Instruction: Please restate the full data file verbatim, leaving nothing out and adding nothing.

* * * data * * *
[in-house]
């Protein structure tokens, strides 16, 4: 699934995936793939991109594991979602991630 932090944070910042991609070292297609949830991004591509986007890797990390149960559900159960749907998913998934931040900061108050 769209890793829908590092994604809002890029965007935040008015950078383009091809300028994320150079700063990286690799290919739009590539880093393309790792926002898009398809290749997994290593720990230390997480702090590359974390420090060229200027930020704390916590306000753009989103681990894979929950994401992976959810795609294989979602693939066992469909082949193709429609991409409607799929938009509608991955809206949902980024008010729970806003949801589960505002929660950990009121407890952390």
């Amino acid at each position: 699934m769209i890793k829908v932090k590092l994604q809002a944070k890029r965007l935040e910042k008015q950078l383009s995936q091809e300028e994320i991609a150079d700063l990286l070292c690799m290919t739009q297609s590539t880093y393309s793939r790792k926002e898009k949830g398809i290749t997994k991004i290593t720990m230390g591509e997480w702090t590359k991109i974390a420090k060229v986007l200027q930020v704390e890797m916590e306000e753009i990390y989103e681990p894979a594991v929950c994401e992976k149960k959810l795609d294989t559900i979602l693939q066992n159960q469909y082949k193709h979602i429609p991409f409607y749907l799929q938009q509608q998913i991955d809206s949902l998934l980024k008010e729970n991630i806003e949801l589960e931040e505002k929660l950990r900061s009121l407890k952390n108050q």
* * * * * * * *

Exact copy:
[in-house]
């Protein structure tokens, strides 16, 4: 699934995936793939991109594991979602991630 932090944070910042991609070292297609949830991004591509986007890797990390149960559900159960749907998913998934931040900061108050 769209890793829908590092994604809002890029965007935040008015950078383009091809300028994320150079700063990286690799290919739009590539880093393309790792926002898009398809290749997994290593720990230390997480702090590359974390420090060229200027930020704390916590306000753009989103681990894979929950994401992976959810795609294989979602693939066992469909082949193709429609991409409607799929938009509608991955809206949902980024008010729970806003949801589960505002929660950990009121407890952390």
């Amino acid at each position: 699934m769209i890793k829908v932090k590092l994604q809002a944070k890029r965007l935040e910042k008015q950078l383009s995936q091809e300028e994320i991609a150079d700063l990286l070292c690799m290919t739009q297609s590539t880093y393309s793939r790792k926002e898009k949830g398809i290749t997994k991004i290593t720990m230390g591509e997480w702090t590359k991109i974390a420090k060229v986007l200027q930020v704390e890797m916590e306000e753009i990390y989103e681990p894979a594991v929950c994401e992976k149960k959810l795609d294989t559900i979602l693939q066992n159960q469909y082949k193709h979602i429609p991409f409607y749907l799929q938009q509608q998913i991955d809206s949902l998934l980024k008010e729970n991630i806003e949801l589960e931040e505002k929660l950990r900061s009121l407890k952390n108050q």